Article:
The United Nations refugee agency, UNHCR, had disclosed that thousands of Cameroonians from the restive Anglophone region continue to flee into neighbouring Nigeria.
UNHCR said on Tuesday that it had recorded 2,000 Cameroonians and were expecting an even greater number of refugees.
The agency said it was planning to help up to 40,000 people fleeing violence from Cameroon’s North West and South West regions. A spokesperson, Babar Baloch, added that UNHCR was working with Nigerian authorities to scale up assistance.
We will respect human rights but wont allow the migrants to spoil our security situation. We will treat them with dignity. The Cameroonian government has done the same for us during the Boko Haram crisis.
#UNHCR works w/ authorities & partners in Nigeria readying aid for up to 40,000 people crossing from Cameroon -maybe a conservative figure— UNHCR News (@RefugeesMedia) October 31, 2017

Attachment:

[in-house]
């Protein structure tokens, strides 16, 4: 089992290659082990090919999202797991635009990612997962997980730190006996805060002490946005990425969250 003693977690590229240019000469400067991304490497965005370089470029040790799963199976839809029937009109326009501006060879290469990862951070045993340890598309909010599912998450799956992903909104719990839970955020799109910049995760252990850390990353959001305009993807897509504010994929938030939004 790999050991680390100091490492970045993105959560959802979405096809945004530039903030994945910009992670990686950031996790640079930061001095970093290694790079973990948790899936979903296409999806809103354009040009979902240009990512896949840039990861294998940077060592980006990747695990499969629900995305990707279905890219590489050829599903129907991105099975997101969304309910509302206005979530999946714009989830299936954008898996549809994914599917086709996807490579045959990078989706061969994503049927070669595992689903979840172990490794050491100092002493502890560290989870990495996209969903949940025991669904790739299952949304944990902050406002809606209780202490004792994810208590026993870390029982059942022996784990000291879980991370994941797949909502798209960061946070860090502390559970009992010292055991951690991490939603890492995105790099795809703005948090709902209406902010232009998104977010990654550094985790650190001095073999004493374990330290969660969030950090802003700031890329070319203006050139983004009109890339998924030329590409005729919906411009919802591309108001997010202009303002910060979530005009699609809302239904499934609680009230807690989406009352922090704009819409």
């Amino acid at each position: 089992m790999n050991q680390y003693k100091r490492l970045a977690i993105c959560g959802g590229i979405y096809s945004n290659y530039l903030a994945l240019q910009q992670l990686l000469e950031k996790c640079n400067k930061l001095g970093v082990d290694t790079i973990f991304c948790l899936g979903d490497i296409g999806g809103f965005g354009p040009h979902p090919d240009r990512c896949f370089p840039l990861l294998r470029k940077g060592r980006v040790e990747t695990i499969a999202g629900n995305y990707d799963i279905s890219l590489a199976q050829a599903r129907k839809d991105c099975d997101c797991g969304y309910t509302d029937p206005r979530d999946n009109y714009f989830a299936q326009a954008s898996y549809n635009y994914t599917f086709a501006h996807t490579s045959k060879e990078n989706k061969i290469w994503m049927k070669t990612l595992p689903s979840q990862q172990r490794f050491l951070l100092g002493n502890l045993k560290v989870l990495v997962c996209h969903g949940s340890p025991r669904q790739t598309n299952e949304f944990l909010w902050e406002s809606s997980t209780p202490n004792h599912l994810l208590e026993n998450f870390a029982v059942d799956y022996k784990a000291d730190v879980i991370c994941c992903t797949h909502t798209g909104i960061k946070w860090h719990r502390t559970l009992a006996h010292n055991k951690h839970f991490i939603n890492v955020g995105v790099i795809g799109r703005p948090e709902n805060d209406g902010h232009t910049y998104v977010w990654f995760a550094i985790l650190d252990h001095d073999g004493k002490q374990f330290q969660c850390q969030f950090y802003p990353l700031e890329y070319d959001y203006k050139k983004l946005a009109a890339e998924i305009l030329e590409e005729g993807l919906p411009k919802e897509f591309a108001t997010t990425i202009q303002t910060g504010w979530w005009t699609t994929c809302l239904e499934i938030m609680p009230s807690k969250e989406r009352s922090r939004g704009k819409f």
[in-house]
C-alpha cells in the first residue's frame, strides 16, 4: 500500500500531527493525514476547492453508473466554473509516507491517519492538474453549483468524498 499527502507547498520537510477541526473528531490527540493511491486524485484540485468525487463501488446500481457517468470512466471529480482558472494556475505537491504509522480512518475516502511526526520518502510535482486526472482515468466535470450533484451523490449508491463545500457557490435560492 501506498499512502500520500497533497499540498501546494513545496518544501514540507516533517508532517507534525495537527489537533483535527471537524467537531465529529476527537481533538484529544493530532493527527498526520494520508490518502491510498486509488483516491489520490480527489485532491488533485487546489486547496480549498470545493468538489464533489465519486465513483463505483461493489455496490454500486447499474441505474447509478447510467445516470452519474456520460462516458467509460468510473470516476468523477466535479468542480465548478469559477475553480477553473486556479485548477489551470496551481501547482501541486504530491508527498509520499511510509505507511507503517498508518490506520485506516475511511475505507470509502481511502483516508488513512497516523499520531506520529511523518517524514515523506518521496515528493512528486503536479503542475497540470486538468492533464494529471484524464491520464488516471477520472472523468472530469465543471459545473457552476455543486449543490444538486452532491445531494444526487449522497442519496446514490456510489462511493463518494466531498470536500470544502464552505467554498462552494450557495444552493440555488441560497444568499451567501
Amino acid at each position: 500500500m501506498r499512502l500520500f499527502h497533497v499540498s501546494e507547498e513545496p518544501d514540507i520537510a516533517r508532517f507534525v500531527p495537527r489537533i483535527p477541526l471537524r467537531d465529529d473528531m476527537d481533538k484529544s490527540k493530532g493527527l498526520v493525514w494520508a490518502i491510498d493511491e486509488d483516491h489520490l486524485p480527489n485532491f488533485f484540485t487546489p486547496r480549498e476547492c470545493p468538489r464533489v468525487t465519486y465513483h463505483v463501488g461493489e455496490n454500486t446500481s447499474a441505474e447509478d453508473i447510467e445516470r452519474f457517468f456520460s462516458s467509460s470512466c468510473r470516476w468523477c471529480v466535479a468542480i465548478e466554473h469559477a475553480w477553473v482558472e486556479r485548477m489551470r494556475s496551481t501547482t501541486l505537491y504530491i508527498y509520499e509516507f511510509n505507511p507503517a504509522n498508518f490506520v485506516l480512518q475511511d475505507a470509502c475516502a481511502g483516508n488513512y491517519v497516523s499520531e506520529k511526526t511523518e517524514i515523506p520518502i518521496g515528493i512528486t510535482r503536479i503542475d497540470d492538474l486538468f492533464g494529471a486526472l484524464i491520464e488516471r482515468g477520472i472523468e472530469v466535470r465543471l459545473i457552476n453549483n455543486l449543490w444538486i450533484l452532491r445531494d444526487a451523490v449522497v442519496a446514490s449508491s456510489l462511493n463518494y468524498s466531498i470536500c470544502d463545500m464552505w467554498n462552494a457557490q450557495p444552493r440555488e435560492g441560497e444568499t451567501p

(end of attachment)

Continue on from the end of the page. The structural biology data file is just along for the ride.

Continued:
About a week ago, Nigeria authorities reported having received about 300 Cameroonians who registered as refugees after entering via the Nfum border of the southeastern Cross River State.
The head of the Nigerian Immigration Service, Mohammed Babandede was quoted as stressing that they were ready to ensure the safety of the refugees.
“We will respect human rights but wont allow the migrants to spoil our security situation. We will treat them with dignity. The Cameroonian government has done the same for us during the Boko Haram crisis,” he said.
Cameroonians in the Anglophone regions continue to push for secession from the Central African nation. President Paul Biya has reiterated that the unity of Cameroon remained non-negotiable and called for dialogue whiles condemning the deadly clashes.
English speakers have long decried marginalization from the government and planned a symbolic independence declaration on October 1 under the Ambazonia republic banner. A security clampdown of the protests left several people dead, many injured and hundreds detained.
The United Nations, European Union and other international partners have called for dialogue and for the government to respect the rights of protesters.